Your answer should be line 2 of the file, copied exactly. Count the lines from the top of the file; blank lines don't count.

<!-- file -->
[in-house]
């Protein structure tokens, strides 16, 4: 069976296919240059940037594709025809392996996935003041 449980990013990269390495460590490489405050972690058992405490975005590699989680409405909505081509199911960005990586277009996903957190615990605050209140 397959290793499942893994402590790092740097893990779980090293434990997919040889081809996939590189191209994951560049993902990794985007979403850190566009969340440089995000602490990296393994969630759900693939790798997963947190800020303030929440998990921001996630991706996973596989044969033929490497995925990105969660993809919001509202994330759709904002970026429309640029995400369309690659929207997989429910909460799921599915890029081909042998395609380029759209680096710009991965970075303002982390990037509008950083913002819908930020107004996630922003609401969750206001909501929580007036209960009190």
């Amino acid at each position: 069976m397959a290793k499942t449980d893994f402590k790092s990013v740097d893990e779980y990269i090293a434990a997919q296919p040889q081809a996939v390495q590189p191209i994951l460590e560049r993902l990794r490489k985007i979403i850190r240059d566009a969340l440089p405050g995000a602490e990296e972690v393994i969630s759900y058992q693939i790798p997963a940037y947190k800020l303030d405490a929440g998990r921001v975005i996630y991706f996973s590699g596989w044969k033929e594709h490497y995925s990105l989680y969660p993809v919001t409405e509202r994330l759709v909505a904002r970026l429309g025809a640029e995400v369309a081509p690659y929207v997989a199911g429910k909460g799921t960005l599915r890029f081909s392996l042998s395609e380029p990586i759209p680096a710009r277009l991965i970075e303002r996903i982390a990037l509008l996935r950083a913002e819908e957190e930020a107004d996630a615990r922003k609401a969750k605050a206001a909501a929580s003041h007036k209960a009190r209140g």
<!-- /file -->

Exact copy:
């Protein structure tokens, strides 16, 4: 069976296919240059940037594709025809392996996935003041 449980990013990269390495460590490489405050972690058992405490975005590699989680409405909505081509199911960005990586277009996903957190615990605050209140 397959290793499942893994402590790092740097893990779980090293434990997919040889081809996939590189191209994951560049993902990794985007979403850190566009969340440089995000602490990296393994969630759900693939790798997963947190800020303030929440998990921001996630991706996973596989044969033929490497995925990105969660993809919001509202994330759709904002970026429309640029995400369309690659929207997989429910909460799921599915890029081909042998395609380029759209680096710009991965970075303002982390990037509008950083913002819908930020107004996630922003609401969750206001909501929580007036209960009190």